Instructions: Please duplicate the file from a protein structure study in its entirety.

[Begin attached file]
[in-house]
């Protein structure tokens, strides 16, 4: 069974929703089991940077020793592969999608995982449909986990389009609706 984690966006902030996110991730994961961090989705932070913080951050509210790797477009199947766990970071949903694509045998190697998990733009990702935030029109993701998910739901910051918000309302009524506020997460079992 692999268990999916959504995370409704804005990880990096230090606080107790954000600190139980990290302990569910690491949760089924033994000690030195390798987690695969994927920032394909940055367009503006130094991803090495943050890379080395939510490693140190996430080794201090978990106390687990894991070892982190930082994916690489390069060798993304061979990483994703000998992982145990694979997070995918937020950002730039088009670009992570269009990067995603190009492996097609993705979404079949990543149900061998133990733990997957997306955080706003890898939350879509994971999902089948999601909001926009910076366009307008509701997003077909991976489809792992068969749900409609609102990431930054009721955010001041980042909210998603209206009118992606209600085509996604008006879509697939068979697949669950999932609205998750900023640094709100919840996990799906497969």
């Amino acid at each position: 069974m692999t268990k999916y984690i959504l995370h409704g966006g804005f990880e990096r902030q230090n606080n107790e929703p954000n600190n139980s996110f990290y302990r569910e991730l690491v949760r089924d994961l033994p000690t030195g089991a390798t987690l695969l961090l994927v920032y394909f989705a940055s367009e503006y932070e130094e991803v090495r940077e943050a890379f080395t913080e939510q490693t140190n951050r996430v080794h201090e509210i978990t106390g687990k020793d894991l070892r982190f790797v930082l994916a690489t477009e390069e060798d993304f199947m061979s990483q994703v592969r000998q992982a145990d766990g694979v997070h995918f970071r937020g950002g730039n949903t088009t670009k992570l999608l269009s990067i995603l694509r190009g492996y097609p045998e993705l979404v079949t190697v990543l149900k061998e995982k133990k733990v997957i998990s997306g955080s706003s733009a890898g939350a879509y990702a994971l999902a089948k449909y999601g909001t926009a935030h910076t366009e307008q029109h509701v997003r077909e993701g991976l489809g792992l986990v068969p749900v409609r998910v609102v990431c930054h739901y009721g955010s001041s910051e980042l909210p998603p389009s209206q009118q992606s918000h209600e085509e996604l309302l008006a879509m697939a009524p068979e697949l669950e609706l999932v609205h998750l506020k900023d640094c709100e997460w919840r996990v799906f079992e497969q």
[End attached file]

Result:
[in-house]
């Protein structure tokens, strides 16, 4: 069974929703089991940077020793592969999608995982449909986990389009609706 984690966006902030996110991730994961961090989705932070913080951050509210790797477009199947766990970071949903694509045998190697998990733009990702935030029109993701998910739901910051918000309302009524506020997460079992 692999268990999916959504995370409704804005990880990096230090606080107790954000600190139980990290302990569910690491949760089924033994000690030195390798987690695969994927920032394909940055367009503006130094991803090495943050890379080395939510490693140190996430080794201090978990106390687990894991070892982190930082994916690489390069060798993304061979990483994703000998992982145990694979997070995918937020950002730039088009670009992570269009990067995603190009492996097609993705979404079949990543149900061998133990733990997957997306955080706003890898939350879509994971999902089948999601909001926009910076366009307008509701997003077909991976489809792992068969749900409609609102990431930054009721955010001041980042909210998603209206009118992606209600085509996604008006879509697939068979697949669950999932609205998750900023640094709100919840996990799906497969």
């Amino acid at each position: 069974m692999t268990k999916y984690i959504l995370h409704g966006g804005f990880e990096r902030q230090n606080n107790e929703p954000n600190n139980s996110f990290y302990r569910e991730l690491v949760r089924d994961l033994p000690t030195g089991a390798t987690l695969l961090l994927v920032y394909f989705a940055s367009e503006y932070e130094e991803v090495r940077e943050a890379f080395t913080e939510q490693t140190n951050r996430v080794h201090e509210i978990t106390g687990k020793d894991l070892r982190f790797v930082l994916a690489t477009e390069e060798d993304f199947m061979s990483q994703v592969r000998q992982a145990d766990g694979v997070h995918f970071r937020g950002g730039n949903t088009t670009k992570l999608l269009s990067i995603l694509r190009g492996y097609p045998e993705l979404v079949t190697v990543l149900k061998e995982k133990k733990v997957i998990s997306g955080s706003s733009a890898g939350a879509y990702a994971l999902a089948k449909y999601g909001t926009a935030h910076t366009e307008q029109h509701v997003r077909e993701g991976l489809g792992l986990v068969p749900v409609r998910v609102v990431c930054h739901y009721g955010s001041s910051e980042l909210p998603p389009s209206q009118q992606s918000h209600e085509e996604l309302l008006a879509m697939a009524p068979e697949l669950e609706l999932v609205h998750l506020k900023d640094c709100e997460w919840r996990v799906f079992e497969q």